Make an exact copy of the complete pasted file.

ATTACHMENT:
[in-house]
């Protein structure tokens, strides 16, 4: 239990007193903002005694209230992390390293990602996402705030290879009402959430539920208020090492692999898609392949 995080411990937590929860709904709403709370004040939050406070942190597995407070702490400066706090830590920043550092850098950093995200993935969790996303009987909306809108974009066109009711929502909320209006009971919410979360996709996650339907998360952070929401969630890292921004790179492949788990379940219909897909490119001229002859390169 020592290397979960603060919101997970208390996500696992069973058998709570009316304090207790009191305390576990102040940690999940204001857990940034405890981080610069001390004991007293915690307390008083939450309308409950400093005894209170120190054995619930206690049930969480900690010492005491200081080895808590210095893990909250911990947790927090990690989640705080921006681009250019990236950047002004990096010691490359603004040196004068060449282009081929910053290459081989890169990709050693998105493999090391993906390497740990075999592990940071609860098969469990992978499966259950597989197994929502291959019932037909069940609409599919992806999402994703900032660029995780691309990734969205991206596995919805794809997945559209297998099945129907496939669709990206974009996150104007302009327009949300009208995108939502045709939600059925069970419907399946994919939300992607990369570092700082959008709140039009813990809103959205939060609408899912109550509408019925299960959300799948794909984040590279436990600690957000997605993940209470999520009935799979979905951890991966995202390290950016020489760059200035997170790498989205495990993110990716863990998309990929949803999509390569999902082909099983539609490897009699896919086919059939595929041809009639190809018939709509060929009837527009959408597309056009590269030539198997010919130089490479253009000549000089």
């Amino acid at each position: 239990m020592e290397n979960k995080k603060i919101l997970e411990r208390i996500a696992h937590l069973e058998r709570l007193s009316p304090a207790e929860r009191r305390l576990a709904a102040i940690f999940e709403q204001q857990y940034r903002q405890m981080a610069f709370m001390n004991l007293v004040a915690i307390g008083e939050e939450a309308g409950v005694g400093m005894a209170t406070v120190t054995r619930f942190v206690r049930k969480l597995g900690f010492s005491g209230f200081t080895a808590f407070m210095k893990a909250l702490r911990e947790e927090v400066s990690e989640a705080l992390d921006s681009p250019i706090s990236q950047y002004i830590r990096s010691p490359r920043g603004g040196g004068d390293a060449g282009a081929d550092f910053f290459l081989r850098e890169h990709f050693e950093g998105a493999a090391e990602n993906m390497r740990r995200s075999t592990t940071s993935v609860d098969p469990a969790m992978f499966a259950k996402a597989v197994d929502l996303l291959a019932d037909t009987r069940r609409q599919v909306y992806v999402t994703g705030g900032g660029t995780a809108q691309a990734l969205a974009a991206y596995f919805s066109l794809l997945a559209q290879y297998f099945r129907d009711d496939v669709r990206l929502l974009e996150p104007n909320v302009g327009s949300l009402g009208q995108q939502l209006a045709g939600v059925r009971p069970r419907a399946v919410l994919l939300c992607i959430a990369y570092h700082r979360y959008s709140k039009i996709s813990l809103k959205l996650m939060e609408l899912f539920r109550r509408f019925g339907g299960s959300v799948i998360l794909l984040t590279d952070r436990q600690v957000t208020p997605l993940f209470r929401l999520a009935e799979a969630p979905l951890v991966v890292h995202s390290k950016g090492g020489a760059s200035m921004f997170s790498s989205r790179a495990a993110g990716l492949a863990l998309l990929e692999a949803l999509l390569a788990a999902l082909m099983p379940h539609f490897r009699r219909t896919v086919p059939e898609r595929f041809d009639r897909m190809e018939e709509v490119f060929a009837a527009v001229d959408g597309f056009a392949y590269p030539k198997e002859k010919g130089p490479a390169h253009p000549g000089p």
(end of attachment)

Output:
[in-house]
């Protein structure tokens, strides 16, 4: 239990007193903002005694209230992390390293990602996402705030290879009402959430539920208020090492692999898609392949 995080411990937590929860709904709403709370004040939050406070942190597995407070702490400066706090830590920043550092850098950093995200993935969790996303009987909306809108974009066109009711929502909320209006009971919410979360996709996650339907998360952070929401969630890292921004790179492949788990379940219909897909490119001229002859390169 020592290397979960603060919101997970208390996500696992069973058998709570009316304090207790009191305390576990102040940690999940204001857990940034405890981080610069001390004991007293915690307390008083939450309308409950400093005894209170120190054995619930206690049930969480900690010492005491200081080895808590210095893990909250911990947790927090990690989640705080921006681009250019990236950047002004990096010691490359603004040196004068060449282009081929910053290459081989890169990709050693998105493999090391993906390497740990075999592990940071609860098969469990992978499966259950597989197994929502291959019932037909069940609409599919992806999402994703900032660029995780691309990734969205991206596995919805794809997945559209297998099945129907496939669709990206974009996150104007302009327009949300009208995108939502045709939600059925069970419907399946994919939300992607990369570092700082959008709140039009813990809103959205939060609408899912109550509408019925299960959300799948794909984040590279436990600690957000997605993940209470999520009935799979979905951890991966995202390290950016020489760059200035997170790498989205495990993110990716863990998309990929949803999509390569999902082909099983539609490897009699896919086919059939595929041809009639190809018939709509060929009837527009959408597309056009590269030539198997010919130089490479253009000549000089």
């Amino acid at each position: 239990m020592e290397n979960k995080k603060i919101l997970e411990r208390i996500a696992h937590l069973e058998r709570l007193s009316p304090a207790e929860r009191r305390l576990a709904a102040i940690f999940e709403q204001q857990y940034r903002q405890m981080a610069f709370m001390n004991l007293v004040a915690i307390g008083e939050e939450a309308g409950v005694g400093m005894a209170t406070v120190t054995r619930f942190v206690r049930k969480l597995g900690f010492s005491g209230f200081t080895a808590f407070m210095k893990a909250l702490r911990e947790e927090v400066s990690e989640a705080l992390d921006s681009p250019i706090s990236q950047y002004i830590r990096s010691p490359r920043g603004g040196g004068d390293a060449g282009a081929d550092f910053f290459l081989r850098e890169h990709f050693e950093g998105a493999a090391e990602n993906m390497r740990r995200s075999t592990t940071s993935v609860d098969p469990a969790m992978f499966a259950k996402a597989v197994d929502l996303l291959a019932d037909t009987r069940r609409q599919v909306y992806v999402t994703g705030g900032g660029t995780a809108q691309a990734l969205a974009a991206y596995f919805s066109l794809l997945a559209q290879y297998f099945r129907d009711d496939v669709r990206l929502l974009e996150p104007n909320v302009g327009s949300l009402g009208q995108q939502l209006a045709g939600v059925r009971p069970r419907a399946v919410l994919l939300c992607i959430a990369y570092h700082r979360y959008s709140k039009i996709s813990l809103k959205l996650m939060e609408l899912f539920r109550r509408f019925g339907g299960s959300v799948i998360l794909l984040t590279d952070r436990q600690v957000t208020p997605l993940f209470r929401l999520a009935e799979a969630p979905l951890v991966v890292h995202s390290k950016g090492g020489a760059s200035m921004f997170s790498s989205r790179a495990a993110g990716l492949a863990l998309l990929e692999a949803l999509l390569a788990a999902l082909m099983p379940h539609f490897r009699r219909t896919v086919p059939e898609r595929f041809d009639r897909m190809e018939e709509v490119f060929a009837a527009v001229d959408g597309f056009a392949y590269p030539k198997e002859k010919g130089p490479a390169h253009p000549g000089p």